Divined Explanations. The Theological and Philosophical Context for the Development of the Sciences (1600-2000)

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Critical junctures in the historical development of science owe their origins to ideas, concepts, and theories that became definitive in the minds of leading scientists who lived in a more or less religious culture. Scientists are never solitary, but always internal to a network of scientific relationships and friendships. They have a well-attested genius, nurtured not only by their scientific training but also by ideas and stimuli received from the cultural and social contexts in which they lived. In particular, metaphysical and theological aspirations guided the genesis of many scientific ideas. This book offers twelve examples of the development of scientific ideas that were shaped by religious factors and which changed the course of science itself. The interwoven nature of science, philosophy, theology, and culture is pervasive in these cases, thus demonstrating that throughout the modern era, natural philosophy enjoyed a deep coherence with theology. That entanglement lingers in the minds of scientists into the contemporary period, and it continues to nourish scientific creativity in subtle and profound ways. New explanations of the world have emerged through illuminative, revolutionary and, one might say, divined ways.

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Paul Allen, Ph.D. (2001), is Dean, Corpus Christi College, and Professor of Theology at St. Mark's College, Vancouver, Canada. He specializes in science-theology relations, theological anthropology and political theology. His works include: Ernan McMullin and Critical Realism in the Science-Theology Dialogue (2006), Theological Method (2012), and Augustine and Contemporary Social Issues (2023) as well as numerous book chapters and articles.

Flavia Marcacci, Ph.D. (2005, 2016), is a Professor of History of Scientific Thought at the Pontifical Lateran University (Vatican State). She has published monographs, edited books and many articles in international journals about the history of science and its interactions with theology. Among her books: Galileo Galilei. Una storia da osservare (2015), Cieli in contraddizione. Giovanni Battista Riccioli e il terzo sistema del mondo (2018).
List of Figures

Notes on Contributors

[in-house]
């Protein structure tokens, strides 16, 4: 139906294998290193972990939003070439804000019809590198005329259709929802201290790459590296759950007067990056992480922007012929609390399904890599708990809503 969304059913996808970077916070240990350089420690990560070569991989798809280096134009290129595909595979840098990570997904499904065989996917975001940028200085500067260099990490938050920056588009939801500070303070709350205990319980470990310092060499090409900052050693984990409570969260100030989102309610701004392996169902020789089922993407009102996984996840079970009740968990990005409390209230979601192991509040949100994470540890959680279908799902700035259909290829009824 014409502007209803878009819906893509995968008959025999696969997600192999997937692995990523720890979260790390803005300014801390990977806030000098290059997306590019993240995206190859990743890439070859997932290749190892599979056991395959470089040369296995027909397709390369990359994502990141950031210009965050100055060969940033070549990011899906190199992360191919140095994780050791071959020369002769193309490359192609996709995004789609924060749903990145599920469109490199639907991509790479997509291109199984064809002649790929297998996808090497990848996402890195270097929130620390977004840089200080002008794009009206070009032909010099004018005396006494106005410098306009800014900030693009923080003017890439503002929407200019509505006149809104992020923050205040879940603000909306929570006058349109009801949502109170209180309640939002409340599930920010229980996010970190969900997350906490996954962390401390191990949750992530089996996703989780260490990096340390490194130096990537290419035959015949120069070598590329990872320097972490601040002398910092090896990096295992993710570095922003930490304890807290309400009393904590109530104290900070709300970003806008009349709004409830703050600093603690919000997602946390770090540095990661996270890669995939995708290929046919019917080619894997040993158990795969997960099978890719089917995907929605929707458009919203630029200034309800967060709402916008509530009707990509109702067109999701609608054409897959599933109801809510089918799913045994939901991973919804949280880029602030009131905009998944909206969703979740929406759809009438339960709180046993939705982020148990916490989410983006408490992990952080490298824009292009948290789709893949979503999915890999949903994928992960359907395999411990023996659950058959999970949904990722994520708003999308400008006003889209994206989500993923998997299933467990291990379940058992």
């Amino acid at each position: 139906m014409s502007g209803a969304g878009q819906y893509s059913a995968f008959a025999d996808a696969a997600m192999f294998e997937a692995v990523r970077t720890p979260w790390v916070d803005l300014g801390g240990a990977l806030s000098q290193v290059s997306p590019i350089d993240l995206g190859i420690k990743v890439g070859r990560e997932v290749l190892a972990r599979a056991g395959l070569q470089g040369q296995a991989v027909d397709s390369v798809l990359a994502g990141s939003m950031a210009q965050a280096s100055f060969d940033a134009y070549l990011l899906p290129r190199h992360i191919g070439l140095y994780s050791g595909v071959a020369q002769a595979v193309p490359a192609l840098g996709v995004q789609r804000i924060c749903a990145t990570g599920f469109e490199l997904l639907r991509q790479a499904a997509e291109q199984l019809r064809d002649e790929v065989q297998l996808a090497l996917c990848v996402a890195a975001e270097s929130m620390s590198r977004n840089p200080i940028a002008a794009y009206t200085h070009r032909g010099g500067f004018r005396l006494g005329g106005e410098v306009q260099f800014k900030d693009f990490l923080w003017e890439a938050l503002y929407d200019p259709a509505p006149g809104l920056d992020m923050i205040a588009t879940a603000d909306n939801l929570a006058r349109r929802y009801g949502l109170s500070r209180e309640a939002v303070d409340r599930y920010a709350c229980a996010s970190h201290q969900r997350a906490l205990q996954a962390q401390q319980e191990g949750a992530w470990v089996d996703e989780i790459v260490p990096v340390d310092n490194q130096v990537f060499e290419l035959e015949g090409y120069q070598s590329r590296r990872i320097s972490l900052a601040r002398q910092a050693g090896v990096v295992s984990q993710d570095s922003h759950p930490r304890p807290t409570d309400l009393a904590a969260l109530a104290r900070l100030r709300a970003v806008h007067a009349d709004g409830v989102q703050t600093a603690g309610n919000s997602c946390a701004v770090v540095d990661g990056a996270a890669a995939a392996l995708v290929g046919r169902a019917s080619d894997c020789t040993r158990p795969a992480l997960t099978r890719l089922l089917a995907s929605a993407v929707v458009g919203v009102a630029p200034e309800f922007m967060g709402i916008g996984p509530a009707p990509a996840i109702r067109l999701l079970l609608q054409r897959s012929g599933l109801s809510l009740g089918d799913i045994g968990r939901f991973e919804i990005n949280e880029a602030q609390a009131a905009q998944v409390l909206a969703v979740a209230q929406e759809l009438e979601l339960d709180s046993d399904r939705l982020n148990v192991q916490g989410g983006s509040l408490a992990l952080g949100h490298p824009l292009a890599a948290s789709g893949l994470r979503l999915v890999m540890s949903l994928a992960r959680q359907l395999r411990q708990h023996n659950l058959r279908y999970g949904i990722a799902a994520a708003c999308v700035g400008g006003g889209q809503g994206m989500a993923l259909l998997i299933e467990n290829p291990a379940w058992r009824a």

1 Introduction: How Scientific Theories Emerge in a Matrix of Philosophy and Theology
  Flavia Marcacci and Paul Allen

Part 1
Early Modernity – 19th Century
2 The Paradox of Foundation: Descartes’ Eternal Truths and the Evil Genius
  Simone Guidi

3 Franciscan Syncretistic Theology and Physics: The Science of Fortunato of Brescia (1701–1754)
  Paolo Capitanucci

4 In lumbis Adami et Evae: Questioning the Generation of Humankind in the Early 18th Century
  Luca Tonetti

5 Bolzano on God as the Ground of the Existence of the Actual Infinite
  Fábio Bertato

6 From Thermodynamics to Theology through Philosophy: The Debate on the Second Principle in the Late Nineteenth Century
  Stefano Bordoni

7 Social Darwinism and Race: Christian Thought, Evolution and Historiography
  Paul Allen

Part 2
Twentieth Century
8 Einstein, “Cosmic Religion,” and Theology
  Don Howard

9 The “Primeval Atom Hypothesis”: Where Did It Come From? What Is Its Status?
  Dominique Lambert

10 Max Planck, Causality, and the Necessity of God
  Flavia Marcacci and Gino Tarozzi

11 The Mystery of Cosmos: Negative Issues of Scientific Holism in Quantum Mechanics and Wittgenstein
  Fausto Fraisopi

12 Kurt Gödel and the Logical Existence of God
  Andrea Vestrucci and Christoph Benzmüller

13 John Wheeler, a Seeker in the Atomic Age
  Stefano Furlan and Rocco Gaudenzi

Index

This book is of interest to historians, historical theologians, historians of science, philosophers of science, historians of philosophy, intellectual historians, theologians, theologians of science, and sociologists.
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